Equal, Not Identical

We are all equal in Christ, but none of us is identical. Some of us mature more quickly in our faith. Others grapple with the basics and never graduate to higher levels of learning. Many can only access faith by interpreting Scripture in its most concrete sense. For them, the truth must be immutably writ in stone. Just as many believers find faith by sorting it out, evincing solid truth from abstraction and granting inconsistencies to grasp inerrant principle. There are intellectually driven believers. There are emotionally driven ones. Some limit their confidence exclusively to what they find between the Bible’s covers. There are others whose confidence includes wide fields of scholarship, commentary, and thought. Finally, there are Christians—the vast majority, perhaps—who never outgrow the habit of being spoon-fed by priests, pastors, and teachers.

It’s peculiar how we find accepting our differences so hard, yet we use them so easily to undermine our equality. Instead of cherishing the faith we share, we’d rather fight about varying approaches and aptitudes that lead to faith. Everybody wants to prove he/she is more correct than the rest. Literalists deride rationalists as faith failures. Rationalists sneer at literalists as mental midgets. Seasoned believers think younger ones need to grow up. New believers think older ones have lost touch. And everyone is absolutely correct. We’re all challenged in some way. We’re all immature on some level. We’re all little ones.

Jesus finishes with the allegory of the shepherd who risks losing 99 sheep to rescue one that wanders off. Without the one, the herd is incomplete. “In the same way your Father in heaven is not willing that any of these little ones should be lost,” Jesus says. (v14) I can’t allow my urges to drive you away, because I need you to complete my community of faith. You can’t afford to alienate me, because when I’m lost, your faith community is incomplete. We are all little ones humbled by what we lack. We all hold big promises with tiny hands. We all need love, tolerance, and protection.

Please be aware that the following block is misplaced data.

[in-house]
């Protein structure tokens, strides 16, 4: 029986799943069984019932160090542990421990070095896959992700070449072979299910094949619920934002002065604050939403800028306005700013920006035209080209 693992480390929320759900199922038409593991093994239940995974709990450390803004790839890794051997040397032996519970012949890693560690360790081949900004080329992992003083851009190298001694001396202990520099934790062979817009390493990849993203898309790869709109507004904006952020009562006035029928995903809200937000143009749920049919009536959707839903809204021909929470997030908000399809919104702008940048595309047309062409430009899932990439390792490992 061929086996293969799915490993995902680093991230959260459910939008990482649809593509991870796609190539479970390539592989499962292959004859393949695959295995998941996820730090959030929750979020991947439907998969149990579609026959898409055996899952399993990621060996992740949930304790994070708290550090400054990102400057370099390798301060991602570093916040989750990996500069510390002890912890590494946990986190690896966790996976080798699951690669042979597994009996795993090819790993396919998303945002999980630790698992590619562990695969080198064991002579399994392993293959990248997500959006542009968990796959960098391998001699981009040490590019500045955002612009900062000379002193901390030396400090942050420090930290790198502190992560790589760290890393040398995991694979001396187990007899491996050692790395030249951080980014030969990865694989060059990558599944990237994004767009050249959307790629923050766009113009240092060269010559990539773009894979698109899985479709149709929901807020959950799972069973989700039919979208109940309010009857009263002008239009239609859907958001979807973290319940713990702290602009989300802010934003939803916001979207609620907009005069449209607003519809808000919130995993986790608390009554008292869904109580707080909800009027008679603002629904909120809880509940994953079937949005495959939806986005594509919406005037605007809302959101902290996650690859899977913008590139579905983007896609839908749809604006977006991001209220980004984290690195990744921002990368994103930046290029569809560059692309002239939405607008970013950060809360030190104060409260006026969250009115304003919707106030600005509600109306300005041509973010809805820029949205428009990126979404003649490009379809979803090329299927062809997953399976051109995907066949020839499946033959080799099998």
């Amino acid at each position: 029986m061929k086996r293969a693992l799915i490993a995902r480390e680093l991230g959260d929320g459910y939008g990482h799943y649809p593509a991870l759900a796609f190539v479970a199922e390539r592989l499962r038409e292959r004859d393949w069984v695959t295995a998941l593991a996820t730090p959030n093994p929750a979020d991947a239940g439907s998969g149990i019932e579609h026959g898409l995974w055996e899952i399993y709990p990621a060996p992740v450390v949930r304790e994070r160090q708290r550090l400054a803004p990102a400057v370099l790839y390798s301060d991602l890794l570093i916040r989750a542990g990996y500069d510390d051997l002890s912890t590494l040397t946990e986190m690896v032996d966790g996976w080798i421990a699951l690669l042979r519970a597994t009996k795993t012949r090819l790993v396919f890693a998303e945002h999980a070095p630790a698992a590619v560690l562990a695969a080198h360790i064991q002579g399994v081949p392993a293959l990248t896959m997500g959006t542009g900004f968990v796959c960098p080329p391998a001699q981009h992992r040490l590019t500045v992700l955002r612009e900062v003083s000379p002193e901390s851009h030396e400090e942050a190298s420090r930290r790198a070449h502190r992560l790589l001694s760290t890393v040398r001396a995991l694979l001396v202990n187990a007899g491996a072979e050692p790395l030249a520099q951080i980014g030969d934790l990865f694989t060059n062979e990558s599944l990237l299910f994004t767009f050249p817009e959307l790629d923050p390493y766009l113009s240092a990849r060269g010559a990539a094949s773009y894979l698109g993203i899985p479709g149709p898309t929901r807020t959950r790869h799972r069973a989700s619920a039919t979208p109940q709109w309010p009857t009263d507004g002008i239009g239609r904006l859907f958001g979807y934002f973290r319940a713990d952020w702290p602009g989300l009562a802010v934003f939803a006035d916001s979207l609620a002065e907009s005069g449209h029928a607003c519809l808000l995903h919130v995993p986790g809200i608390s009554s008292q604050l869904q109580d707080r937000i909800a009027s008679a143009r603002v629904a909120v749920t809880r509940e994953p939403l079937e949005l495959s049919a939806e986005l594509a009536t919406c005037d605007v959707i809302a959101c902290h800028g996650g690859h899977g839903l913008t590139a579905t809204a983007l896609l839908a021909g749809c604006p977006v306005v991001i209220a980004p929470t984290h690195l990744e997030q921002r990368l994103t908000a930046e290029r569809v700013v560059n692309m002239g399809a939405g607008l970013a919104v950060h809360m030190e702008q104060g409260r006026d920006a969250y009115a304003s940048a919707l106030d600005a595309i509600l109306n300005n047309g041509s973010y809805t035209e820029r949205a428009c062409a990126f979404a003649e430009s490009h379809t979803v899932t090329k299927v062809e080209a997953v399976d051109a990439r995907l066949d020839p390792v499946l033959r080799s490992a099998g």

Condescension has no place in God’s kingdom. We are all “little ones.”

(Tomorrow: Trying God’s Patience)


genevieve said...

We all had to come to Him as children. I believe that's why we're all equal. The Pharisees had a difficult time accepting this because power and status were more important to them than humbling themselves.

One of the hallmarks of Jesus' minstry was that He met people where they were. Status and wealth weren't anything. He demonstrated equality through His early mission.

kkryno said...

And together, we are all stronger.

Tim said...

Genevieve and Vikki, pardon the brevity of the response--trying to rest and recuperate here.

Humbling ourselves is the key to equality--removing our pride and self-interests to serve them where they are. And when we do that, we are indeed all stronger, stronger than we could possibly be any other way.

Thank you both for your comments. I apologize for the delay in responding. Your thoughts always brighten my day and add so much to the posts.

Blessings of love and light,